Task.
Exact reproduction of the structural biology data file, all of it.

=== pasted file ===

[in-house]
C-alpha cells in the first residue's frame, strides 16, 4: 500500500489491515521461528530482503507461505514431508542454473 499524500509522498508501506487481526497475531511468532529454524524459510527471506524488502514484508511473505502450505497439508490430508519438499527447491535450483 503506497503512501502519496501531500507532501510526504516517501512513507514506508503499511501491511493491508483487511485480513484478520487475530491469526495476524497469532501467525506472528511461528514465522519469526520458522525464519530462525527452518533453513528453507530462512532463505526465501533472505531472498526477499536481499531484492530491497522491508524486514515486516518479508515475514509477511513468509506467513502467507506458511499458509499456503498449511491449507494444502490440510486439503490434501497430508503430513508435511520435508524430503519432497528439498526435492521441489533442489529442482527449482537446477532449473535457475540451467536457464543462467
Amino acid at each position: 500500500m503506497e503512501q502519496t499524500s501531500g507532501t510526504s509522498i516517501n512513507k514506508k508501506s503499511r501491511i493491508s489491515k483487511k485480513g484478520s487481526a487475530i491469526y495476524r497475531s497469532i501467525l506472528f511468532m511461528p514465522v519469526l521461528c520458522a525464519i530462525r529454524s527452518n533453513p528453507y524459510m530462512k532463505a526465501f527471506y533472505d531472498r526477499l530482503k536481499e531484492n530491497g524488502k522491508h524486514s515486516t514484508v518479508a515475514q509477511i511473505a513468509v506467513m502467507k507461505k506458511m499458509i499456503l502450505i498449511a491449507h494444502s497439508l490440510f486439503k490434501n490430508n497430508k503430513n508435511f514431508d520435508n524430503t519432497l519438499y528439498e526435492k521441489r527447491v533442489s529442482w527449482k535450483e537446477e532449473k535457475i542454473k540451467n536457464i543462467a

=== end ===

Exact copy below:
[in-house]
C-alpha cells in the first residue's frame, strides 16, 4: 500500500489491515521461528530482503507461505514431508542454473 499524500509522498508501506487481526497475531511468532529454524524459510527471506524488502514484508511473505502450505497439508490430508519438499527447491535450483 503506497503512501502519496501531500507532501510526504516517501512513507514506508503499511501491511493491508483487511485480513484478520487475530491469526495476524497469532501467525506472528511461528514465522519469526520458522525464519530462525527452518533453513528453507530462512532463505526465501533472505531472498526477499536481499531484492530491497522491508524486514515486516518479508515475514509477511513468509506467513502467507506458511499458509499456503498449511491449507494444502490440510486439503490434501497430508503430513508435511520435508524430503519432497528439498526435492521441489533442489529442482527449482537446477532449473535457475540451467536457464543462467
Amino acid at each position: 500500500m503506497e503512501q502519496t499524500s501531500g507532501t510526504s509522498i516517501n512513507k514506508k508501506s503499511r501491511i493491508s489491515k483487511k485480513g484478520s487481526a487475530i491469526y495476524r497475531s497469532i501467525l506472528f511468532m511461528p514465522v519469526l521461528c520458522a525464519i530462525r529454524s527452518n533453513p528453507y524459510m530462512k532463505a526465501f527471506y533472505d531472498r526477499l530482503k536481499e531484492n530491497g524488502k522491508h524486514s515486516t514484508v518479508a515475514q509477511i511473505a513468509v506467513m502467507k507461505k506458511m499458509i499456503l502450505i498449511a491449507h494444502s497439508l490440510f486439503k490434501n490430508n497430508k503430513n508435511f514431508d520435508n524430503t519432497l519438499y528439498e526435492k521441489r527447491v533442489s529442482w527449482k535450483e537446477e532449473k535457475i542454473k540451467n536457464i543462467a